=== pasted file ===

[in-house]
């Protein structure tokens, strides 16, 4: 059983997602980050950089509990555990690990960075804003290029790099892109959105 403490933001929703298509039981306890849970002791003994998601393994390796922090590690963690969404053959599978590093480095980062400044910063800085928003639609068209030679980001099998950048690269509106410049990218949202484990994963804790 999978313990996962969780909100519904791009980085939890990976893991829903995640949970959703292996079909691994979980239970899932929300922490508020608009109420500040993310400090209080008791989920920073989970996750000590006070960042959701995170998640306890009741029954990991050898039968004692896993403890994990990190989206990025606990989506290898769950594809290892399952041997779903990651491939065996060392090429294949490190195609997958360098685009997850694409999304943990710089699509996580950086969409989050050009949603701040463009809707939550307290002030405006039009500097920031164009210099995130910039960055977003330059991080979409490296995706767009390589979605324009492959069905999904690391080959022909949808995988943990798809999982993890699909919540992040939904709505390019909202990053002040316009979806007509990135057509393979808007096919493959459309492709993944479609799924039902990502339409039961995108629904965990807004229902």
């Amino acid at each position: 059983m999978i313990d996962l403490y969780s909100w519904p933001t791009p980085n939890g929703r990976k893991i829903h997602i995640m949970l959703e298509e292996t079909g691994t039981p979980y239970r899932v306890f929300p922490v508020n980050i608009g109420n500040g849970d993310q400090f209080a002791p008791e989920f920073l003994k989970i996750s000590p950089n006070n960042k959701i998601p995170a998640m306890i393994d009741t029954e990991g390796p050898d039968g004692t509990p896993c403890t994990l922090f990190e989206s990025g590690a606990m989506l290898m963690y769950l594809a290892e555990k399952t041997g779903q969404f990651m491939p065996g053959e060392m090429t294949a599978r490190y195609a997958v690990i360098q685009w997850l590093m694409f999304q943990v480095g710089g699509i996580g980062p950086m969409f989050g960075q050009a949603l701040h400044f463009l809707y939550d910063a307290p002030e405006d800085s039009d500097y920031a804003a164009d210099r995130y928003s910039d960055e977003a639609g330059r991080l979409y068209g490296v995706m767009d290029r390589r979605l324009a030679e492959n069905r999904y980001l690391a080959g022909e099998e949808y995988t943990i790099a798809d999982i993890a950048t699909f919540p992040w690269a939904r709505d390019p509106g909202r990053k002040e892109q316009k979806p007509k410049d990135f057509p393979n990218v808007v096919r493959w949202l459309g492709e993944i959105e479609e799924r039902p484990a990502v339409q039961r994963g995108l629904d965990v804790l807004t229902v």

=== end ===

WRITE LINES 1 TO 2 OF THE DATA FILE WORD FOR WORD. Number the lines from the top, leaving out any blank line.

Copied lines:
[in-house]
């Protein structure tokens, strides 16, 4: 059983997602980050950089509990555990690990960075804003290029790099892109959105 403490933001929703298509039981306890849970002791003994998601393994390796922090590690963690969404053959599978590093480095980062400044910063800085928003639609068209030679980001099998950048690269509106410049990218949202484990994963804790 999978313990996962969780909100519904791009980085939890990976893991829903995640949970959703292996079909691994979980239970899932929300922490508020608009109420500040993310400090209080008791989920920073989970996750000590006070960042959701995170998640306890009741029954990991050898039968004692896993403890994990990190989206990025606990989506290898769950594809290892399952041997779903990651491939065996060392090429294949490190195609997958360098685009997850694409999304943990710089699509996580950086969409989050050009949603701040463009809707939550307290002030405006039009500097920031164009210099995130910039960055977003330059991080979409490296995706767009390589979605324009492959069905999904690391080959022909949808995988943990798809999982993890699909919540992040939904709505390019909202990053002040316009979806007509990135057509393979808007096919493959459309492709993944479609799924039902990502339409039961995108629904965990807004229902």